In the past decade or so, Pope says, career counselors began paying more attention to culture and doing more work with a social justice mind-set. No longer does career counseling focus solely on college students and business professionals. “It’s focusing on the fringe and edges of society,” he says.
Take, for example, past offenders. In the past, felons would finish their terms in prison and then be sent back onto the streets with little help. Now, Pope says, the transition planning and follow-up are better, opening the door for career counselors to help past offenders plan for the future.
Regardless of the client, Pope says, a career counselor needs to understand the many cultures that make that person who they are, taking into account everything from gender and race, to sexual orientation and age, to urban or rural lifestyle. The danger of not taking the time to understand a person’s culture, he says, is that counselors might assume everyone thinks like them and possesses the same experiences.
Pope gives the example of a career counselor who has a Chinese client. The counselor needs to talk to the client about his life and career needs while also understanding that the client comes from a collectivist rather than an individualist culture. That means the client’s decision making will normally be conducted at the group level rather than reaching a decision independently in isolation.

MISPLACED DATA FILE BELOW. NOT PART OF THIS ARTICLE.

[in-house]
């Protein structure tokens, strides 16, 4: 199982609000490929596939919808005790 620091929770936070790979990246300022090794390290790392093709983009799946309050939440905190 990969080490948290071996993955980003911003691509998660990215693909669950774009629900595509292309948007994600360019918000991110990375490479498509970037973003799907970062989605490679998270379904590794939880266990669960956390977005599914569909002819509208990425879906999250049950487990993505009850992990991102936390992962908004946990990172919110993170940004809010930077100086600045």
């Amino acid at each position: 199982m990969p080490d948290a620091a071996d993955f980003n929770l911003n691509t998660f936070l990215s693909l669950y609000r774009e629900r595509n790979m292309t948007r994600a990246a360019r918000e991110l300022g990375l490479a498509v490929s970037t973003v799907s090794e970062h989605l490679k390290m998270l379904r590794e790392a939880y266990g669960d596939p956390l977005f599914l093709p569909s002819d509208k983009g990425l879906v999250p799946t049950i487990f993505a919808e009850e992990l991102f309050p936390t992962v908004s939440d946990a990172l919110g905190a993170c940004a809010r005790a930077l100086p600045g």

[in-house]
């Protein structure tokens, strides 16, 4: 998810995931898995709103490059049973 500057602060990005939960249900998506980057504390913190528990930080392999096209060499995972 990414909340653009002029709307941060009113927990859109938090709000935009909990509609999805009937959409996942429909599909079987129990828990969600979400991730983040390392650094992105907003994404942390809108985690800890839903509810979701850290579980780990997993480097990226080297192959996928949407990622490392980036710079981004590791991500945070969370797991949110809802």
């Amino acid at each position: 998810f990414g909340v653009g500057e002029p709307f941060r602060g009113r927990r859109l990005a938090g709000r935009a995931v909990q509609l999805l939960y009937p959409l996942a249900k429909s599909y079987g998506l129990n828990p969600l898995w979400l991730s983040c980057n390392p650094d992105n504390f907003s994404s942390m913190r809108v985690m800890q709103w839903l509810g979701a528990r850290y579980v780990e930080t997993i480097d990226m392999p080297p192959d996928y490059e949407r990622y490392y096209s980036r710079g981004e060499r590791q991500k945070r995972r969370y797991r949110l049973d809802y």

“When you’re looking at career counseling, there’s not just one way to do it,” Pope says. “You have to look at the individual.”
With wars in Iraq and Afghanistan, the number of returning veterans will continue to rise. That creates a need for counselors, Schwallie-Giddis says, not only in mental health counseling but in career counseling as well. She has met with returning veterans who are now students at George Washington. Some returned home to find that an old job wasn’t there as promised, while others said they felt like different people and wanted to do something new.
Pope says veterans are returning to campuses nationwide to take advantage of the GI Bill benefits. As a result, he says, programs have been created that focus on veterans as students and help them with this change. The challenge for veterans is not just returning to school and passing classes, Pope says, but dealing with the stress that can accompany the transition from military to civilian life. He believes career counselors are uniquely qualified to help in this situation because of their training and competency in dealing with the whole person.